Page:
Based on the 2015 YA book of the same name by Jennifer Mathieu, Moxie follows a shy and very sheltered high school junior named Vivian (Hadley Robinson) who lays low to avoid any attention. She has lived in the shadows of high school with her childhood best friend Claudia (Lauren Tsai of Terrace House fame). It’s not until the arrival of a new student, Lucy (Alycia Pascual-Peña) who quickly becomes a target for speaking up against popular jock, Mitchell (Patrick Schwarzenegger), that Vivian realizes how sexist her school is. Inspired by her mother’s (Poehler) teenage rebellion stage and a Bikini Kill song her mother used to play for her, Vivian creates her own anonymous feminist zine — ‘Moxie’ — calling out the toxic behavior from classmates and the school, led by Principal Shelly (Marcia Gay Harden). The zine is a hit among the girls in school sparking a Moxie Club created to topple the patriarchy — or at least in the school.

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NOC Review: ‘Raya and the Last Dragon’ is Relevant, Rollicking, and Remarkable

In 1937, Walt Disney debuted something that changed the history of cinema — the release of the first full length animated feature, Snow White and the Seven Dwarfs. This in turn gave birth to Walt Disney Animation Studios and a long history (at times problematic) of classic stories and adventures involving dragons and princesses that has, for the most part, arguably withstood the test of time from generation to generation. But generations change. Art and time change the world and, in turn, the world and time must also change art. Our expectations on the types of stories we can tell, and the cultural sources of those stories must evolve and expand, because life has become more complicated since 1937. And thus today (or rather this Friday), the world will see how far we’ve come since Snow White, when Disney introduces the world to it’s newest game-changer Raya and the Last Dragon. Now you’re probably thinking, “C’mon. Is it really a game-changer? How? Why?” And if you are thinking that, first off, that’s just rude (just kidding). And second, if you’ve been reading my reviews long enough I’m sure you’re used to my dramatic flair for hyperbole. However, to answer your question, yes. I believe it is.

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NOC Review: ‘Us Again’ Charms Right Before ‘Raya’

If you have the great fortune of seeing Raya and the Last Dragon in a safe, socially distant drive-in theater this coming weekend, I’m happy to say you’ll be treated to a neat little short from Walt Disney Feature Animation called Us Again.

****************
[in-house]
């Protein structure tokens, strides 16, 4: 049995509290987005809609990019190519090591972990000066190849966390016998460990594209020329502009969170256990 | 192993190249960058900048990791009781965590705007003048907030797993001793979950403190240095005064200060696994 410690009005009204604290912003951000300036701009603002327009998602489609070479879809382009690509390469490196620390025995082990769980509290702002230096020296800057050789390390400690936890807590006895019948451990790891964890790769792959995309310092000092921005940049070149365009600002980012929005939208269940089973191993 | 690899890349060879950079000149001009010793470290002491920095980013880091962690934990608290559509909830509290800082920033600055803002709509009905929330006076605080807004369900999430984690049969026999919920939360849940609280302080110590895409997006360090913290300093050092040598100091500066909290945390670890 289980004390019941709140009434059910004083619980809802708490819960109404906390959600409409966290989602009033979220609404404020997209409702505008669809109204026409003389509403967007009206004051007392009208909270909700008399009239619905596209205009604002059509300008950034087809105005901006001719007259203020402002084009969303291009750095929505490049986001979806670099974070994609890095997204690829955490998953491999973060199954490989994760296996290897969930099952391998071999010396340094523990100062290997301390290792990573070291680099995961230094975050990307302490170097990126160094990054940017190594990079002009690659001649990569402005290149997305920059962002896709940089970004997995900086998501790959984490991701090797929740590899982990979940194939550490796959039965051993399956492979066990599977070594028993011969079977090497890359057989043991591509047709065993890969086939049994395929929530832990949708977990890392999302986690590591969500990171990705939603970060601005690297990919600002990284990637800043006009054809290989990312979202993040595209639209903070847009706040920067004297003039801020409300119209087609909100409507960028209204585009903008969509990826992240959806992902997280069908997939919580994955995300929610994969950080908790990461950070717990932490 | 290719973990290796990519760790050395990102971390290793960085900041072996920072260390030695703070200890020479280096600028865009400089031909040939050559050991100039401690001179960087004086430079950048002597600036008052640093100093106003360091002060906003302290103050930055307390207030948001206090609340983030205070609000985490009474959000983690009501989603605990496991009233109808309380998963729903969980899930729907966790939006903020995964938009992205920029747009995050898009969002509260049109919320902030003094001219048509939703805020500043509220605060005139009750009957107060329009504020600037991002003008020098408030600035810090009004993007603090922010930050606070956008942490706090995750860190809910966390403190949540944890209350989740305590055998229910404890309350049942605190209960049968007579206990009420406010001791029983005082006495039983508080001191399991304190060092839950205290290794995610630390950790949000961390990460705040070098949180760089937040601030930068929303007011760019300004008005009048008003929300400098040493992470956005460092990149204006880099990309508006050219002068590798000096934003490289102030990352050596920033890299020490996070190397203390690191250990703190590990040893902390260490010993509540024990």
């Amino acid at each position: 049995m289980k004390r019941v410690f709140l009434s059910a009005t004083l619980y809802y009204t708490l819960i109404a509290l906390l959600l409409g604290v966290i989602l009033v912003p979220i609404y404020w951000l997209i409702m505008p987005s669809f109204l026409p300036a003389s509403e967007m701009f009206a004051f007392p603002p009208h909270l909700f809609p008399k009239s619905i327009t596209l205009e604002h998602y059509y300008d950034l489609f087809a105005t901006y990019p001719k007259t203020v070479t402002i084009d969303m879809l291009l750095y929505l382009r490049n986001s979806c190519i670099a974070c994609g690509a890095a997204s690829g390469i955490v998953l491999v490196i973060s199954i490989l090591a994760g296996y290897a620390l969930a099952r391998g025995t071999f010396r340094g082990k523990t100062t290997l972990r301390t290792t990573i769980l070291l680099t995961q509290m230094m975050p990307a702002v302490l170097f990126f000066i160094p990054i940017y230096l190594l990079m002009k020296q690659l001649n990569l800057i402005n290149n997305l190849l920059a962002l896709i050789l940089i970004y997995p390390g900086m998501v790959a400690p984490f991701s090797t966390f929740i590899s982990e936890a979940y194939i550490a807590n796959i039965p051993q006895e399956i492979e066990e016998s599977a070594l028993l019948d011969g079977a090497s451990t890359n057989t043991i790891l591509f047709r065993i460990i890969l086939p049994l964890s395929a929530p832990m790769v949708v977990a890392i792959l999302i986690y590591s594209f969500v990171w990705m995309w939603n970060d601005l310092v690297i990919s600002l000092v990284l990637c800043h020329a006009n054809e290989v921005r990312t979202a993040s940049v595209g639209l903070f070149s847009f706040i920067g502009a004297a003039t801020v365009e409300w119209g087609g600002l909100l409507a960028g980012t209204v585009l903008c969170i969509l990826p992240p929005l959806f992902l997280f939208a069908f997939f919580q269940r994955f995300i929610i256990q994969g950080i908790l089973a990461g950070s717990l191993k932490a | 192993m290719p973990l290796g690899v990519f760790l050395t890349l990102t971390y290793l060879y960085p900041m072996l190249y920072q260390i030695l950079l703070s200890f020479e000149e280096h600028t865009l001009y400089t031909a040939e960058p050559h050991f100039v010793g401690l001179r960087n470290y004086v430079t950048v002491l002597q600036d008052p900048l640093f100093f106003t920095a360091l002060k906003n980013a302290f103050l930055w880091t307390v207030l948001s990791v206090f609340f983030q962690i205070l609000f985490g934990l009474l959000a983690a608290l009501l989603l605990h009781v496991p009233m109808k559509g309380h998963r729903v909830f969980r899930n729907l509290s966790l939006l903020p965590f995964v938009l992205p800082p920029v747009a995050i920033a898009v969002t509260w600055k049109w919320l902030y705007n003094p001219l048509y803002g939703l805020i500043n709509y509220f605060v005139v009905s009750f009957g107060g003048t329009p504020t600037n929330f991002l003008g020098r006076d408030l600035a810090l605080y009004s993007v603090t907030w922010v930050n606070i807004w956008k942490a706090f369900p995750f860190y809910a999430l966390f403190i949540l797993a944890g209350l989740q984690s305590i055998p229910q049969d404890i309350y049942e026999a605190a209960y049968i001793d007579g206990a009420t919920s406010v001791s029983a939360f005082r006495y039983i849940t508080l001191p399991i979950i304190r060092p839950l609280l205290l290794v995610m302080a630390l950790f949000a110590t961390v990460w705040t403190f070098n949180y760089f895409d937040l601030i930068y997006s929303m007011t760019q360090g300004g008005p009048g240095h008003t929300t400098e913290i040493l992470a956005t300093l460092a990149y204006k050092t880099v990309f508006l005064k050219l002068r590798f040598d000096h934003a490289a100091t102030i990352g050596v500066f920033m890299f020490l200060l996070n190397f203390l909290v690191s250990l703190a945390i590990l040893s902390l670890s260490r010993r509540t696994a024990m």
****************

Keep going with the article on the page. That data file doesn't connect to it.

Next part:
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NOC Review: ‘They Call Me Babu’ Visualizes an Untold Story

The archival documentary filmmaking style is able to take us to times long past that can’t necessarily be recreated with the same sensitivity and grace through mere recreation — as opposed to just seeing footage of the actual subject matter in question. Unlike casting an actor to portray someone else’s experience or reinterpreting events through animation, using archival footage helps to see the real faces that once lived in spaces that no longer exist, to actual haunting, horrifying scenes of war in places where peace now exists. This synthesizes both the preservation of both art and history, because beyond just pinning names to a person on a list, archival footage can help better visualize untold stories and those who lived through them. 

They Call Me Babu is an documentary that composites archival footage to tell the story of Alima, a nanny who worked for a Dutch family in the former Dutch East Indies — Indonesia — during the 1940s. It originally premiered at the International Documentary Film Festival Amsterdam (IDFA) to audiences within the Netherlands. It was also slated to debut and tour in other regions in 2020, if not for the disruption of many events due to the COVID-19 pandemic. 

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NOC Review: Optimistic ‘Flora and Ulysses’ Will Charm Even The Most Cynical

I gotta say, the cynic in me considers many family comedies to be easy cash grabs of slapstick energy designed to pull in a few bucks for multi-billion dollar studios targeting the wallets of easily amused kids and their parents … Continue reading NOC Review: Optimistic ‘Flora and Ulysses’ Will Charm Even The Most Cynical